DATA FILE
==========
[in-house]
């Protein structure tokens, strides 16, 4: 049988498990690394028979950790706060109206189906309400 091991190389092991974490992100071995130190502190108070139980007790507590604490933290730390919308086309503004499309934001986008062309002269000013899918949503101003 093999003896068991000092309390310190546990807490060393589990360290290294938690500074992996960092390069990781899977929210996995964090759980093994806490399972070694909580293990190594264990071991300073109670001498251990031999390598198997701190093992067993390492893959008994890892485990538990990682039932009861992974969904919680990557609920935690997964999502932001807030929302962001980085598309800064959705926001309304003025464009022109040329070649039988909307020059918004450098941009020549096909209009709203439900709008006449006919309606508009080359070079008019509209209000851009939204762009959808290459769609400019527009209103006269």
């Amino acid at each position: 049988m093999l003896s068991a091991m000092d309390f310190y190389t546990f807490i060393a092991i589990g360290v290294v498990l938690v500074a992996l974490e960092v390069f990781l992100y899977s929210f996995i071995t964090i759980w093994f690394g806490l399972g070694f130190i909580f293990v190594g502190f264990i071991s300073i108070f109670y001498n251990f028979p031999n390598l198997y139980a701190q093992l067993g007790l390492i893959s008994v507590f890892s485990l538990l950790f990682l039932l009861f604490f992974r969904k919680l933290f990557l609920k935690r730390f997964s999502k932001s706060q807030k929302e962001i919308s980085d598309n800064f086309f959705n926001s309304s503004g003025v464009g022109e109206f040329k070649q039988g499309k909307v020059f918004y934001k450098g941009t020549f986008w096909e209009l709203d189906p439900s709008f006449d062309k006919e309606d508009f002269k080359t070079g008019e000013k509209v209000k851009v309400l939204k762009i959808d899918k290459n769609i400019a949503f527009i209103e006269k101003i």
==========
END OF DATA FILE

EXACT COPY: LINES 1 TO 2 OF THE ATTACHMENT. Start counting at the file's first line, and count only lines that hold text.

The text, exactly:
[in-house]
């Protein structure tokens, strides 16, 4: 049988498990690394028979950790706060109206189906309400 091991190389092991974490992100071995130190502190108070139980007790507590604490933290730390919308086309503004499309934001986008062309002269000013899918949503101003 093999003896068991000092309390310190546990807490060393589990360290290294938690500074992996960092390069990781899977929210996995964090759980093994806490399972070694909580293990190594264990071991300073109670001498251990031999390598198997701190093992067993390492893959008994890892485990538990990682039932009861992974969904919680990557609920935690997964999502932001807030929302962001980085598309800064959705926001309304003025464009022109040329070649039988909307020059918004450098941009020549096909209009709203439900709008006449006919309606508009080359070079008019509209209000851009939204762009959808290459769609400019527009209103006269």